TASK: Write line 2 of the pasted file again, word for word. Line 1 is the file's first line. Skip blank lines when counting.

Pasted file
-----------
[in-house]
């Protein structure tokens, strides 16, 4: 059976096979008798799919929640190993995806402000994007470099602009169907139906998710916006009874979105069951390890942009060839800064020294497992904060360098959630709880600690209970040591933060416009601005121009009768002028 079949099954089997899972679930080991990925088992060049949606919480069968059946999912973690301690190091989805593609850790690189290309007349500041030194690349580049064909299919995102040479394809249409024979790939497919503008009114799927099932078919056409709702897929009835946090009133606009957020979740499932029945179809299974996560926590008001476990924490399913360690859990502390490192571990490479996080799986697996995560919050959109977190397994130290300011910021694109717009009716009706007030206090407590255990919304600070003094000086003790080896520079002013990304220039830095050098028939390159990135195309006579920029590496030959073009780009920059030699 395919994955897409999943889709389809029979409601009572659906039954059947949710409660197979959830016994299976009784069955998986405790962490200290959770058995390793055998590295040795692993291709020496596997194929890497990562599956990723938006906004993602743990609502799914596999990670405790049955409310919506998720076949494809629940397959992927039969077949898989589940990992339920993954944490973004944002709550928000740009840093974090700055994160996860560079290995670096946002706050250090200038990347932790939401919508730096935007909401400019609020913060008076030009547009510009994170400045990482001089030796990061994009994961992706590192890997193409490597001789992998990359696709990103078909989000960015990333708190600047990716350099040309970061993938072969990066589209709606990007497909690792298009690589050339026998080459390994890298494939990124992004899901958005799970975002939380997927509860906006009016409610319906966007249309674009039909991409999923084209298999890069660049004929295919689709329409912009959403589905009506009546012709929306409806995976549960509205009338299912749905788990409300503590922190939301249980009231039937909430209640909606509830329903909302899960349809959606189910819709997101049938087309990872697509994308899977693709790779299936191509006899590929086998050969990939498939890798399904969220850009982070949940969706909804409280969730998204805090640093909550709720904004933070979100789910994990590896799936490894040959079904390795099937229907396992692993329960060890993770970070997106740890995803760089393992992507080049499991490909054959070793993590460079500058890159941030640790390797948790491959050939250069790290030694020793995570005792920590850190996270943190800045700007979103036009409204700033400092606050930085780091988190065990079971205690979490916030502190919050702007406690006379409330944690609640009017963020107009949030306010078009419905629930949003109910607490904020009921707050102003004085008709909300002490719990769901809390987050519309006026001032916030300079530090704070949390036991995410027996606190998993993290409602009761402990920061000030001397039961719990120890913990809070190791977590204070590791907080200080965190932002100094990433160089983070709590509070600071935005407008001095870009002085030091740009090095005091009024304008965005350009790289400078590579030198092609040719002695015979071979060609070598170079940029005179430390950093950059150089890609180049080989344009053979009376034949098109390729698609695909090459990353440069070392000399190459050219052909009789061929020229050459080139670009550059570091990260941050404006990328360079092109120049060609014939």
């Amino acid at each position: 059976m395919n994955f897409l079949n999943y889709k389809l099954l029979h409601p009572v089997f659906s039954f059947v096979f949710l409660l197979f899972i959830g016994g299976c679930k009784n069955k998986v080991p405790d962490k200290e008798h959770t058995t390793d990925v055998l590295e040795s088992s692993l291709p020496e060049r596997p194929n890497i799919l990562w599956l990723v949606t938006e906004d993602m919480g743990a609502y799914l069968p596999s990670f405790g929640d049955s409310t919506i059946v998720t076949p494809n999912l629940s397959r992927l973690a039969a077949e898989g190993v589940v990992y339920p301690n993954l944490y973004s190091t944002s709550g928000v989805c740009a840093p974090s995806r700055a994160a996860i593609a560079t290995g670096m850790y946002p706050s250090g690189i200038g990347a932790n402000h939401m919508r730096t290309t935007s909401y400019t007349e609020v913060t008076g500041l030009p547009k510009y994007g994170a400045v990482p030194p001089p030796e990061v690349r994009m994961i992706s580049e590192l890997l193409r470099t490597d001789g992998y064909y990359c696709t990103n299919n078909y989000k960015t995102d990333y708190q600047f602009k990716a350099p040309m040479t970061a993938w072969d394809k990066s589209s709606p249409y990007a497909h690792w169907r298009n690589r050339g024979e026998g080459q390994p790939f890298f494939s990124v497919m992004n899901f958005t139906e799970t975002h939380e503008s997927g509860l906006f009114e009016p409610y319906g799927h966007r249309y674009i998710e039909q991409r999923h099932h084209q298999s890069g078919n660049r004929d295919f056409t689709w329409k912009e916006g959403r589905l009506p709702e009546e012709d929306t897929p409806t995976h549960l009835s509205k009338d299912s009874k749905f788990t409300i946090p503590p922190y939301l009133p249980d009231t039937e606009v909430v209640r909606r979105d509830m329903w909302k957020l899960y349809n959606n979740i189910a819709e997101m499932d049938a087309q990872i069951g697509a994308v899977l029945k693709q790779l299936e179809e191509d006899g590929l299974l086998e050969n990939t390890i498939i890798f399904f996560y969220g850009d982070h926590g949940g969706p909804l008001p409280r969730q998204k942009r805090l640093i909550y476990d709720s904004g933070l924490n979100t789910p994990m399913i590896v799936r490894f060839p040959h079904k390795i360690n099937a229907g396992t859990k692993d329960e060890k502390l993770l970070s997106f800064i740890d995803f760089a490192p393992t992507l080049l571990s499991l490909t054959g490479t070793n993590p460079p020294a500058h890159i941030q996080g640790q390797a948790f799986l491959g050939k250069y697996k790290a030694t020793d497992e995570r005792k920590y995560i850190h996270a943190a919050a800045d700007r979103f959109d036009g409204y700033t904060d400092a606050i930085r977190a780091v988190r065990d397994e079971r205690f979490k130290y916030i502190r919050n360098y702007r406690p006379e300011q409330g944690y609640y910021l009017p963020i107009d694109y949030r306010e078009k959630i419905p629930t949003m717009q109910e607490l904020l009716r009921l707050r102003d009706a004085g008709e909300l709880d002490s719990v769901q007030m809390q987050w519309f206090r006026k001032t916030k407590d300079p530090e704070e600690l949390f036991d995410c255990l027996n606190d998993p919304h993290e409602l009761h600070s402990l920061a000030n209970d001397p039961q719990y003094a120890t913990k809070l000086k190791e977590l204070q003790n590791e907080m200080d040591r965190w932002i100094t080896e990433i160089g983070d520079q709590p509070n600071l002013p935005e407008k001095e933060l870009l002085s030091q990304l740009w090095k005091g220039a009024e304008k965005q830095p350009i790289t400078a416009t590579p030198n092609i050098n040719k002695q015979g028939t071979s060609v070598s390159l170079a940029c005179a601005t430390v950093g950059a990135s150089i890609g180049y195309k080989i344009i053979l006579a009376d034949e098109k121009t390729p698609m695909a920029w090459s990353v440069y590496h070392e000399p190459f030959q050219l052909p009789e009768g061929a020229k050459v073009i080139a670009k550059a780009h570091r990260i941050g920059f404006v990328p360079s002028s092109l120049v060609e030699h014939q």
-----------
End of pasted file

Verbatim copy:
């Protein structure tokens, strides 16, 4: 059976096979008798799919929640190993995806402000994007470099602009169907139906998710916006009874979105069951390890942009060839800064020294497992904060360098959630709880600690209970040591933060416009601005121009009768002028 079949099954089997899972679930080991990925088992060049949606919480069968059946999912973690301690190091989805593609850790690189290309007349500041030194690349580049064909299919995102040479394809249409024979790939497919503008009114799927099932078919056409709702897929009835946090009133606009957020979740499932029945179809299974996560926590008001476990924490399913360690859990502390490192571990490479996080799986697996995560919050959109977190397994130290300011910021694109717009009716009706007030206090407590255990919304600070003094000086003790080896520079002013990304220039830095050098028939390159990135195309006579920029590496030959073009780009920059030699 395919994955897409999943889709389809029979409601009572659906039954059947949710409660197979959830016994299976009784069955998986405790962490200290959770058995390793055998590295040795692993291709020496596997194929890497990562599956990723938006906004993602743990609502799914596999990670405790049955409310919506998720076949494809629940397959992927039969077949898989589940990992339920993954944490973004944002709550928000740009840093974090700055994160996860560079290995670096946002706050250090200038990347932790939401919508730096935007909401400019609020913060008076030009547009510009994170400045990482001089030796990061994009994961992706590192890997193409490597001789992998990359696709990103078909989000960015990333708190600047990716350099040309970061993938072969990066589209709606990007497909690792298009690589050339026998080459390994890298494939990124992004899901958005799970975002939380997927509860906006009016409610319906966007249309674009039909991409999923084209298999890069660049004929295919689709329409912009959403589905009506009546012709929306409806995976549960509205009338299912749905788990409300503590922190939301249980009231039937909430209640909606509830329903909302899960349809959606189910819709997101049938087309990872697509994308899977693709790779299936191509006899590929086998050969990939498939890798399904969220850009982070949940969706909804409280969730998204805090640093909550709720904004933070979100789910994990590896799936490894040959079904390795099937229907396992692993329960060890993770970070997106740890995803760089393992992507080049499991490909054959070793993590460079500058890159941030640790390797948790491959050939250069790290030694020793995570005792920590850190996270943190800045700007979103036009409204700033400092606050930085780091988190065990079971205690979490916030502190919050702007406690006379409330944690609640009017963020107009949030306010078009419905629930949003109910607490904020009921707050102003004085008709909300002490719990769901809390987050519309006026001032916030300079530090704070949390036991995410027996606190998993993290409602009761402990920061000030001397039961719990120890913990809070190791977590204070590791907080200080965190932002100094990433160089983070709590509070600071935005407008001095870009002085030091740009090095005091009024304008965005350009790289400078590579030198092609040719002695015979071979060609070598170079940029005179430390950093950059150089890609180049080989344009053979009376034949098109390729698609695909090459990353440069070392000399190459050219052909009789061929020229050459080139670009550059570091990260941050404006990328360079092109120049060609014939």